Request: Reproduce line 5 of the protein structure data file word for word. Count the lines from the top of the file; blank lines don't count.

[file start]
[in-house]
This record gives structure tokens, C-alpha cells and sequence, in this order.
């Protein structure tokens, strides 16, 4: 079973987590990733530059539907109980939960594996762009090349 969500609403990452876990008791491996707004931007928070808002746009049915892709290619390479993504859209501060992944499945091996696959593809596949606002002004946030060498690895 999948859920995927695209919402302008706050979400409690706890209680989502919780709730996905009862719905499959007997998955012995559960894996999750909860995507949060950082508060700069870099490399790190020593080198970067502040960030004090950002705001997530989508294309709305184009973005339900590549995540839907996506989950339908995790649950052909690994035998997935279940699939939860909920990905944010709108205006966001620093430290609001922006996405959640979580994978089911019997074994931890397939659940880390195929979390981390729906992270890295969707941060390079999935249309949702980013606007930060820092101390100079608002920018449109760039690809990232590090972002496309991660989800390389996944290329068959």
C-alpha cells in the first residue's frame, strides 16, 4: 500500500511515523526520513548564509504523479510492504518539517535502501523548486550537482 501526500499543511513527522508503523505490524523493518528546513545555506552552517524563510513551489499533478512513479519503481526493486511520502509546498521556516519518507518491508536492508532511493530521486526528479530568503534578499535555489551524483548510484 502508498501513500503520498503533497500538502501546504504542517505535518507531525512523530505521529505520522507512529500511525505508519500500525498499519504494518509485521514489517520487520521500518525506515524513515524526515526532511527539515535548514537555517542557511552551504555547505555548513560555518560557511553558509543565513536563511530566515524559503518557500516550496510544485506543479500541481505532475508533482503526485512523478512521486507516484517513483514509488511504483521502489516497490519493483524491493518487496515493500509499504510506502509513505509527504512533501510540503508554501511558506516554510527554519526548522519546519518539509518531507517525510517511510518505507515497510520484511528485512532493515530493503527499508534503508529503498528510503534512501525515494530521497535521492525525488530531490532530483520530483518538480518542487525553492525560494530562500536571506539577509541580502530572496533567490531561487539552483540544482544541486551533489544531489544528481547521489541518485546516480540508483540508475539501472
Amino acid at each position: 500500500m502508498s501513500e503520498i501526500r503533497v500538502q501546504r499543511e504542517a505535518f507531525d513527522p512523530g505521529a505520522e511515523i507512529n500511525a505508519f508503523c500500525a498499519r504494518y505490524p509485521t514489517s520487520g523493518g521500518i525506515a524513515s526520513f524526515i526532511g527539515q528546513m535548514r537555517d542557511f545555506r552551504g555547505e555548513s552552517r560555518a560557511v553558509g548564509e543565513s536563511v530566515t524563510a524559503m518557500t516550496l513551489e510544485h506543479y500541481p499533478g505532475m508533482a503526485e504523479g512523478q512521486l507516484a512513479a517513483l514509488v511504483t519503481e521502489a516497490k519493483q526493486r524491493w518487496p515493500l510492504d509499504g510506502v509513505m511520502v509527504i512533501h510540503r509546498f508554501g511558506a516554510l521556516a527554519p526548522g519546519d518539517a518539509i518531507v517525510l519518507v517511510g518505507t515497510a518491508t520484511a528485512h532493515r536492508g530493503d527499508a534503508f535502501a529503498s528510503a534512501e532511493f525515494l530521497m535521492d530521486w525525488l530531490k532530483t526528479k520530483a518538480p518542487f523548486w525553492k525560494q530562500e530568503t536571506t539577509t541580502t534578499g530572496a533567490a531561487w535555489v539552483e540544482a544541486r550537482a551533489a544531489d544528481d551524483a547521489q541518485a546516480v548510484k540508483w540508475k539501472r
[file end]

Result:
Amino acid at each position: 500500500m502508498s501513500e503520498i501526500r503533497v500538502q501546504r499543511e504542517a505535518f507531525d513527522p512523530g505521529a505520522e511515523i507512529n500511525a505508519f508503523c500500525a498499519r504494518y505490524p509485521t514489517s520487520g523493518g521500518i525506515a524513515s526520513f524526515i526532511g527539515q528546513m535548514r537555517d542557511f545555506r552551504g555547505e555548513s552552517r560555518a560557511v553558509g548564509e543565513s536563511v530566515t524563510a524559503m518557500t516550496l513551489e510544485h506543479y500541481p499533478g505532475m508533482a503526485e504523479g512523478q512521486l507516484a512513479a517513483l514509488v511504483t519503481e521502489a516497490k519493483q526493486r524491493w518487496p515493500l510492504d509499504g510506502v509513505m511520502v509527504i512533501h510540503r509546498f508554501g511558506a516554510l521556516a527554519p526548522g519546519d518539517a518539509i518531507v517525510l519518507v517511510g518505507t515497510a518491508t520484511a528485512h532493515r536492508g530493503d527499508a534503508f535502501a529503498s528510503a534512501e532511493f525515494l530521497m535521492d530521486w525525488l530531490k532530483t526528479k520530483a518538480p518542487f523548486w525553492k525560494q530562500e530568503t536571506t539577509t541580502t534578499g530572496a533567490a531561487w535555489v539552483e540544482a544541486r550537482a551533489a544531489d544528481d551524483a547521489q541518485a546516480v548510484k540508483w540508475k539501472r